Then, in the early fall of 1944, plans were made for what was not a “dry run”, the airborne assault into occupied Holland with the Code name Market Garden. Market Garden was planned as a two phase operation. Operation Market was the airborne phase of the assault, with Operation Garden being the ground assault. The paratroopers of First Allied Airborne Army, including Francis, were to jump into the Holland and secure the corridor from Eindhoven north to Arnhem, through which the ground forces of the British 30th Corps could advance and push on to the Jesselmer (Zuider Zee). The eventual goal was to cross the Rhine River and breach the German West Wall defenses. The Dutch countryside, criss-crossed by innumerable dikes, drainage ditches, rivers, and canals, however, would prove difficult to traverse if the ground troops could not advance by road. For the plan to be a success the paratroopers had to keep the roadway open and the bridges along the route intact and secure.

Corporal Francis Fernan wearing his parachutewings
(Picture Courtesy of Diane Knechtges)

H-Hour was set for 17th September 1944, and the 101st, along with the 82nd Airborne Division, the British 1st Airborne Division and 52nd Lowland Division (Airportable), and the 1st Polish Parachute Brigade were set to jump. Operation Market Garden commanded by Lt. Gen. Lewis H. Brereton, commander of the First Allied Airborne Army, was to be carried out in daylight. Shortages in transportion planes, however, prevented the three divisions from dropping all their troopers at H-Hour, and the commanders had to decide which units would go in first. The 101st Airborne Division was to anchor the British Airborne Corps’ most southern flank and secure a 15-mile sector between Eindhoven and Veghel (Vechel) . Taking this into consideration, General Taylor decided that the three parachute regiments would jump on the 17th of September. The 327th GIR was to arrive on the 18th, and the artillery units the 19th.

The planes carrying the 101st greeted by heavy anti-aircraft fire as they approached their DZ’s, but the pilots were able to hold formation, and the paratroopers, for the most part, were dropped in the right DZ’s. These were located to the west of the main highway and in the center of the division’s sector, near the villages of Son, St. Oedenrode and Best. Elements of the 501st Parachute Infantry Regiment landed on DZA-1 near Heeswijk, and others on the DZ between Veghel and Eerde, north of the 502nd, Francis’ was dropped near Veghel, 25 miles behind the German front lines. The mission was to secure the part of Hell’s Highway, gain control of the rail and road bridges over the Willems Canal and the Aa River, which would tie-in with the 82nd Airborne below Grave. Heavy fighting raged around Veghel and Eerde.

Francis' Dropzone

Francis was in the fighting to hold Veghel from 17- 28 September, 1944. The 501st, among them Francis, accomplished its mission, capturing Veghel and the surrounding bridges against little enemy resistance.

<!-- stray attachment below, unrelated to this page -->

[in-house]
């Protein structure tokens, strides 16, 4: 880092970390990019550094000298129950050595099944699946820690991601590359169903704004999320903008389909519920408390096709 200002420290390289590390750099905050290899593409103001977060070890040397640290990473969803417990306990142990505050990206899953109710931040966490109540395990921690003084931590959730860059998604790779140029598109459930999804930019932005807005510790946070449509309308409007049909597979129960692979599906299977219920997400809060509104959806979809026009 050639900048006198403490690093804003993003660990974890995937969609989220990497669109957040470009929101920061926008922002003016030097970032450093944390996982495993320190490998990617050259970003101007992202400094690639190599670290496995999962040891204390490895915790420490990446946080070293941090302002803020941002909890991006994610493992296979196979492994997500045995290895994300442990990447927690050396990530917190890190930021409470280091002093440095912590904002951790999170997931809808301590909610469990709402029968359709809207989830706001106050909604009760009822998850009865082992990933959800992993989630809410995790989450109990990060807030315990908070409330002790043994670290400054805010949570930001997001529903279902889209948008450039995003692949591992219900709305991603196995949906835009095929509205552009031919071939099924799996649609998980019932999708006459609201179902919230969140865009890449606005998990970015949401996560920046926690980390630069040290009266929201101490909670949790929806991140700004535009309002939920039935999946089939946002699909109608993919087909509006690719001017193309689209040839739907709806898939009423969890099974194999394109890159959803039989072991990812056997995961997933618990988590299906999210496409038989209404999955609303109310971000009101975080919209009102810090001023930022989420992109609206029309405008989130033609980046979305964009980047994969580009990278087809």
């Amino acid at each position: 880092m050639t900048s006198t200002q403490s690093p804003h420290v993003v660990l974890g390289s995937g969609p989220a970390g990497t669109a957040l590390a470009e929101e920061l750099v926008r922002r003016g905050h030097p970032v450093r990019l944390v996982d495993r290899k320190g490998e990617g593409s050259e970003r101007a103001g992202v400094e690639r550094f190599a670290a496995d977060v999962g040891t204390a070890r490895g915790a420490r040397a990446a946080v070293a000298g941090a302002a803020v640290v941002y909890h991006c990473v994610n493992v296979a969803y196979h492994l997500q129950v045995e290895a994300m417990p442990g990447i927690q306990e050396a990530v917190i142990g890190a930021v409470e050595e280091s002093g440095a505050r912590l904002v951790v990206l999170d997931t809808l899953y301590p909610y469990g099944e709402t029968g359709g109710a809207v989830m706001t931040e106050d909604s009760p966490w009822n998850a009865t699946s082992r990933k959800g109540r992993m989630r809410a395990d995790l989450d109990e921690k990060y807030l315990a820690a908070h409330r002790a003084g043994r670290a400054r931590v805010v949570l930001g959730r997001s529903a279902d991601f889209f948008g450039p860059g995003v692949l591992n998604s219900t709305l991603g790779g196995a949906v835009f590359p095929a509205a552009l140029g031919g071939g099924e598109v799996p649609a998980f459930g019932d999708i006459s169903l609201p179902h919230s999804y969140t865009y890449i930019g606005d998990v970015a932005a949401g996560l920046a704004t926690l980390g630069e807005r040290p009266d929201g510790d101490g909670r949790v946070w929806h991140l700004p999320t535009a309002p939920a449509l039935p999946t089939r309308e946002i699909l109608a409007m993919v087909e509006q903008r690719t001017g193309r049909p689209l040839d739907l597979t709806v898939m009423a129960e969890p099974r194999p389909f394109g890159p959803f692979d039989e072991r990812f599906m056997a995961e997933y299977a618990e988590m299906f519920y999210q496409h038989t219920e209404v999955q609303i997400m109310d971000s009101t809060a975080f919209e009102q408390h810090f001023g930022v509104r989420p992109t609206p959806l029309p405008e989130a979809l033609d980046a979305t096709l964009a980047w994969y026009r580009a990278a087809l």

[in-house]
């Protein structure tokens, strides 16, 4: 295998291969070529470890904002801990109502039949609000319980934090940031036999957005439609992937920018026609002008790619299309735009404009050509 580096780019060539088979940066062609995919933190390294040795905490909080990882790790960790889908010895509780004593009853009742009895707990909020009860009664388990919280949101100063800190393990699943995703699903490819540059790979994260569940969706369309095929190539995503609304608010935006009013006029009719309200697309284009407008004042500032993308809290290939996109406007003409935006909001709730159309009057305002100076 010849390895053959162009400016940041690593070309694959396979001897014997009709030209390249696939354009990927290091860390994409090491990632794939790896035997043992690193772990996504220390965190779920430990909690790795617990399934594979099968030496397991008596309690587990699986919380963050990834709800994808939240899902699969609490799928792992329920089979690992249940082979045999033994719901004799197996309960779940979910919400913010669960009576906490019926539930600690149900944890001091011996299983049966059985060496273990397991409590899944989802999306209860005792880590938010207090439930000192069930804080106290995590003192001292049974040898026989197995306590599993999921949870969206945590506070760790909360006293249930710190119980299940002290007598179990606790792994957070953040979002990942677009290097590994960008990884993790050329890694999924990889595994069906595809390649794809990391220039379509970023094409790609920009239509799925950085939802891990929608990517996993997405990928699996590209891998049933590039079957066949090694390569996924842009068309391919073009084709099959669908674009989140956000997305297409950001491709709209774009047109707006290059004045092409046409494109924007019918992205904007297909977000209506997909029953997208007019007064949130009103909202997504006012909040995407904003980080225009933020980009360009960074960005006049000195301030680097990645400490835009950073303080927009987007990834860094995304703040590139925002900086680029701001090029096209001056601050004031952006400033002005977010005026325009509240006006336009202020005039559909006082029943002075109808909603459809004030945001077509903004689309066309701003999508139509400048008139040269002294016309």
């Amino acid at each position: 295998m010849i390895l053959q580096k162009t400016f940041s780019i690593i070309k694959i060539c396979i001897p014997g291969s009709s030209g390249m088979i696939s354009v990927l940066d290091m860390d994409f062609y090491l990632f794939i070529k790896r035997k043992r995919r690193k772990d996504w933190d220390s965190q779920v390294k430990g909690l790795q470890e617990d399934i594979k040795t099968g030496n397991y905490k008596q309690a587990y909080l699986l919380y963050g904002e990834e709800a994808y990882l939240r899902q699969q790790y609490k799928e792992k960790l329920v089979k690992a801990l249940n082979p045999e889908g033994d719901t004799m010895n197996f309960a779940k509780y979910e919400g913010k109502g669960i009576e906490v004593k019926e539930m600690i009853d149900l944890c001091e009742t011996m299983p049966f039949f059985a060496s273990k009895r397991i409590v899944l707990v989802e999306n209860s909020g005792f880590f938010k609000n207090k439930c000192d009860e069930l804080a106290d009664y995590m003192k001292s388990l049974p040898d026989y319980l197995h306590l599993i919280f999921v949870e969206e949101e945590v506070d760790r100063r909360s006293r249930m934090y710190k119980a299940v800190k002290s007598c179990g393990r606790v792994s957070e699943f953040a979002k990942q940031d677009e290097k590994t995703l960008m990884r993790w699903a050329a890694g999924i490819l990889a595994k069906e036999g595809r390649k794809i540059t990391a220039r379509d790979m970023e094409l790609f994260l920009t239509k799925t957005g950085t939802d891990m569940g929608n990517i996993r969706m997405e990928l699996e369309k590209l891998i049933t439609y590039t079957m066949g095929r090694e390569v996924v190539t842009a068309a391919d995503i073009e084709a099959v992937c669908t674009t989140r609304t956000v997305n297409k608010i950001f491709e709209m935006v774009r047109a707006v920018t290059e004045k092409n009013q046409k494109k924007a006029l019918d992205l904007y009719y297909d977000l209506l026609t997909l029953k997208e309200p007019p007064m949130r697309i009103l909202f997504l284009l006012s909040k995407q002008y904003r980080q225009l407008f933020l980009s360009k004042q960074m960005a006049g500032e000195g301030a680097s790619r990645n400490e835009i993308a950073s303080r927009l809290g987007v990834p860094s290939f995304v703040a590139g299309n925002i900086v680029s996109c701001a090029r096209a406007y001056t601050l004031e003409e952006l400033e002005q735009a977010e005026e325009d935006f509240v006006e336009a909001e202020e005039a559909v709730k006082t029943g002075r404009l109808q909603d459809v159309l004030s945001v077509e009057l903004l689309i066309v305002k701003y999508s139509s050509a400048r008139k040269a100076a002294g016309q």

Positions on 17 September+1

In the days following the link between the airborne and ground forces the 101st, now in defensive positions, faced enemy counterattacks as the Germans attempted to cut the road and stop the flow of Allied forces and equipment north. General Taylor received information that the Germans were planning a large scale attack, coming from the east and west sides of the road in the vicinity of Veghel and Uden, to the northeast. Ordered to Uden on September 22, elements of the 506th arrived to defend the village moments ahead of the Germans, but the main assault came at Veghel, where Francis still was. Taylor dispatched the 327th GIR to reinforce the 2nd Battalion, 501st PIR, at Veghel when he received the information about the upcoming attack. General McAuliffe was also in Veghel on the September 22. He had been searching for a new division CP (command post) when the information came in, and General Taylor gave his artillery commander the responsibility for the defence of the town of Uden.

The Screaming Eagles turned back the first attack on Veghel, which came from the village of Erp to the east. The Germans, however, swung to the northwest and cut the highway between Veghel and Uden, and then turned south to attack. As the German armored forces approached Veghel, McAuliffe ordered an anti-tank gun, with which they destroyed the leading tank, and the enemy column turned back. Additional battalions of the 327th arrived, as did other elements of the 506th, along with British tank squadrons. The Germans continued attacking Veghel thru the afternoon, including several heavy artillery bombardments, the men held their position, among them Cpl. Francis Fernan. The next important step was to reopen the highway; men and equipment were hardly needed further north on the closed road.

The Germans continued their attack on Veghel the following day, with any result. The Germans were able to cut the road again, but this time near the village of Koevering, between Veghel and St. Oedenrode. While the Germans continued to attack the 101st along the Hell’s Highway sector, the division’s positions remained intact and they kept the road open. Allied operations had forced the Germans to spend men and equipement for the defense of Holland, men and equipment which was hardly needed in the East. Although the Operation did not succeed in its original goals, successes in Holland provided the Allies with a foothold for future campaignes.